For all our adoptive tree parents, this time of year is one of great anticipation, as the due date for the precious new arrival approaches. Any day now, a stork will arrive carrying your bespoke bonnie bundle – a package of divine extra virgin olive oil from your very own Italian olive tree.
There are a few things you should know about the new addition to your family. Just as with grapes, there are hundreds of varieties of olives, each producing a different tasting oil. In addition, the olive oil from a leccino olive grove in Umbria will taste quite different from leccino oil from a Le Marche grove. Even adjacent groves can produce very different tasting oils, depending on the terrain, the care of the trees and how quickly after picking the olives are pressed. The differences are so great, in fact, that even within our Nudo family of producers, there is more than a generous drizzle of competitiveness. Naturally, every grove owner believes their olive oil is the best. But who is right? Along with your olive oil you will find a tasting card, which you can send back to us, or fill in the online tasting card at http://bit.ly/96KRa0 and we will announce which grove wins the popular vote.
To help get you going, we’ve compiled some tasting notes of our own.
This year the oil taste profile was affected by the dry summer. The oil is medium fruity, with a herbaceous leaning and the smell of almonds and artichoke. Overall it’s very well balanced with a leaning towards the sweet end of the scale. The taste profile diagram is shown above. Around the edges, clockwise from the top are the different internationally recognised type of flavours you find in olive oils – fruity, green, bitter, peppery, sweet, almonds and artichoke
This oil has a delicate golden yellow colour. It has a light flavouring and sometimes a peppery after-kick, which is indicative of a high concentration of polyphenolic antioxidants and freshness. It has an acidity level of less than 0.5% (it needs to be under 0.8% to be classed as extra virgin).
This is a very high quality oil (though not quite as good as the exceptional 2008 pressing) from an organic grove. All the groves in the region were affected by ‘mosca’, an olive fly this year; what this means, is that the olives have to be picked as early as possible which has the effect of producing an oil that is slightly more peppery. This year, the oil is green with a golden hue. The smell is fruity with a hint of cut grass and the flavour is fruity with a slight bitterness and a spicy tip. The acidity is 0.5 (it needs to be under 0.8% to be classed as extra virgin) and it hits 6.8 on the peroxide scale.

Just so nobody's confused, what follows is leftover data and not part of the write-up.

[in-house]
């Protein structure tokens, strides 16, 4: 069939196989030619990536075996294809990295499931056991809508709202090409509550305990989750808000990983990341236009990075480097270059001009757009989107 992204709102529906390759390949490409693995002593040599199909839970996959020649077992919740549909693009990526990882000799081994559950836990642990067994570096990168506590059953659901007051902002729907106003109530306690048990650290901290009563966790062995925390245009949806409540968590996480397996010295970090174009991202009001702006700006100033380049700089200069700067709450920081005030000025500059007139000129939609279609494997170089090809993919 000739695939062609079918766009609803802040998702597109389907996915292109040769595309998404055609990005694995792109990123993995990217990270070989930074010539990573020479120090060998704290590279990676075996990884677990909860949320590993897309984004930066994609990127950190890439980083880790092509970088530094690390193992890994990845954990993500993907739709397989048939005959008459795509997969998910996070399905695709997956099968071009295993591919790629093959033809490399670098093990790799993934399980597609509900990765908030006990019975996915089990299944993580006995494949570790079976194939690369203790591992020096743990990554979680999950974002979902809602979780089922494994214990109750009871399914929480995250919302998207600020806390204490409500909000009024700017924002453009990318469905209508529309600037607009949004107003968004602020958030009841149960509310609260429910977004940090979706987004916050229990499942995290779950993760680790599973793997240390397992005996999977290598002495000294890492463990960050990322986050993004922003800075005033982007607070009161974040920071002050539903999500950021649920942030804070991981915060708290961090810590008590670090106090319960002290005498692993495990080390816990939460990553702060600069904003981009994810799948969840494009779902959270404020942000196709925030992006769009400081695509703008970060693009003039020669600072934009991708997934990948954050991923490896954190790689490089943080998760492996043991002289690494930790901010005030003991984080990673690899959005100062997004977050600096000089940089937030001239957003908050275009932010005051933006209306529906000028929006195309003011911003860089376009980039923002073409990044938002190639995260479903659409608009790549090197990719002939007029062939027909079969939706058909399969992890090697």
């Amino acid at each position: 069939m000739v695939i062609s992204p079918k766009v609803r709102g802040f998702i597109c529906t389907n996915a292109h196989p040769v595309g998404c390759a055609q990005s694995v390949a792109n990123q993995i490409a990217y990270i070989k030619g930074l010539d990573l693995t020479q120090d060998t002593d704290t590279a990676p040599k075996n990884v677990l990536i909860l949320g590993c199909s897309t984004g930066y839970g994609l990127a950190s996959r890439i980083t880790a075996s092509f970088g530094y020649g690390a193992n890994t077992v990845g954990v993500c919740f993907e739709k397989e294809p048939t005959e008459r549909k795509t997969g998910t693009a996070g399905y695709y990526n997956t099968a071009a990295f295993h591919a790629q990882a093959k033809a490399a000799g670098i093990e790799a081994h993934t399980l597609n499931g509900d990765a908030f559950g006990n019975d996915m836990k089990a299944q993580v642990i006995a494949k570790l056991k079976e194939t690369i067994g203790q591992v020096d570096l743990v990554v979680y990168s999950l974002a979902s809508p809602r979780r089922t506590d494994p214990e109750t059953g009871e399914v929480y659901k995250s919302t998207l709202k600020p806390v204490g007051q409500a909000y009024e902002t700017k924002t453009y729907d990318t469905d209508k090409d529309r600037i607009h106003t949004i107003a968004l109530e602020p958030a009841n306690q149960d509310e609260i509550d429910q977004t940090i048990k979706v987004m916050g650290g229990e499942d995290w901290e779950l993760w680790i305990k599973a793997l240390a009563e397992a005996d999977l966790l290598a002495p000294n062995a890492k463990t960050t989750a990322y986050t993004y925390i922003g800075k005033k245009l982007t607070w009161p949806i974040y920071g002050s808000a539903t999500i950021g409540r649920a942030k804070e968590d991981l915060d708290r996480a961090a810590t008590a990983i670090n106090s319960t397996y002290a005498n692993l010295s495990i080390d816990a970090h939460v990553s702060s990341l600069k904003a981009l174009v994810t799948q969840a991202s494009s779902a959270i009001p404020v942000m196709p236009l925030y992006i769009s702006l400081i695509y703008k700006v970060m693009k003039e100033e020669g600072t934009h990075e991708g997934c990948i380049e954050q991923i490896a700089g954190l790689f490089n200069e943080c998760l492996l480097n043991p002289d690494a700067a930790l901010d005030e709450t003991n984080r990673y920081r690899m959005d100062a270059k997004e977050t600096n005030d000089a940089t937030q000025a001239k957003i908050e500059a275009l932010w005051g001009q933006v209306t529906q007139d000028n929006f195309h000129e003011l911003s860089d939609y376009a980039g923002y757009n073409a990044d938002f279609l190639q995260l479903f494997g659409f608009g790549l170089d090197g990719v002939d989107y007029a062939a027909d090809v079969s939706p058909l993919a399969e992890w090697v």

This year the oil is light to medium on the fruity scale. Although the colour isn’t a reflection of quality the oil this year is yellow with a hint of green. The ‘nose’ is strong with hints of almonds, leaves and artichokes. The acidity 0.16 (it needs to be under 0.8% to be classed as extra virgin, so this is really low). Overall the quality is high and this years oil is sweeter and less peppery than from the previous harvest.
The colour of the oil is straw-like with a tendency towards green. The aroma is intense and fruity with hints of freshly cut grass. The taste is peppery and spicy due to the early harvesting of the olives by hand (the longer you leave the olive on the tree the milder the oil is, but the higher the oil content is – so it a balance of quality versus quantity and we go for quality). It is one of the best years for oil from Fonte Carella because the trees didn’t produce great quantities, and so a tonne of quality was pumped into each and every fruit.
Again, a great year, though not as great as last years. The acidity is pretty low 0.34 (it needs to be under 0.8% to be classed as extra virgin) and the peroxide level is 7, which means that the olives were in a good condition when they were pressed. It is a medium fruity oil with a green nature and almond flavour. The oil is overall sweet, with a peppery note and a medium intensity of bitterness. There is also an aftertaste of almonds. It has a beautiful yellow colour. The polyphenol level is around 500 (these are the cardioprotective compounds in the oil, so the more the better).
As Rita says, this delicate oil should be treated gently, like you should treat a women. It is well balance, medium fruity, with a very low acidity (i.e. very high quality) of 0.02% (it needs to be under 0.8% to be classed as extra virgin). It has a grassy nose (i.e. smell) with hints of grass and tomatoes. And it has a almond flavour with slight peppery aftertaste. At pressing the oil was rather green, but we have noticed it is becoming more yellow.
This oil is very well balanced. Its colour is yellow with a green hue. Its nose is medium fruity with hints of almonds and artichokes, whilst its taste is again well balanced with a hint of bitterness and a medium intensity of pepperyness. All topped off with an aftertaste of almonds. Yum. It’s polyphenol count hits the highs at 445 (these are the cardioprotective compounds in the oil, so the more the better).
This is a light subtle oil with a fresh fragrance of artichoke, tomatoes and green apple. There is a peppery after-kick which you should watch out for, which is a sign of the healthy antioxidants in the oil. The acidity level is less than 0.3% and the colour is a lovely golden yellow.
The oil has a beautiful golden green glow. The smell of this oil is evocative of freshly cut grass and a hint of artichoke. In taste oil is well balanced but milder and more delicate than in previous years. It has a buttery textures followed by a herbaceous, cut-grass flavour. This oil is at it’s prime now, so drizzle with impunity.
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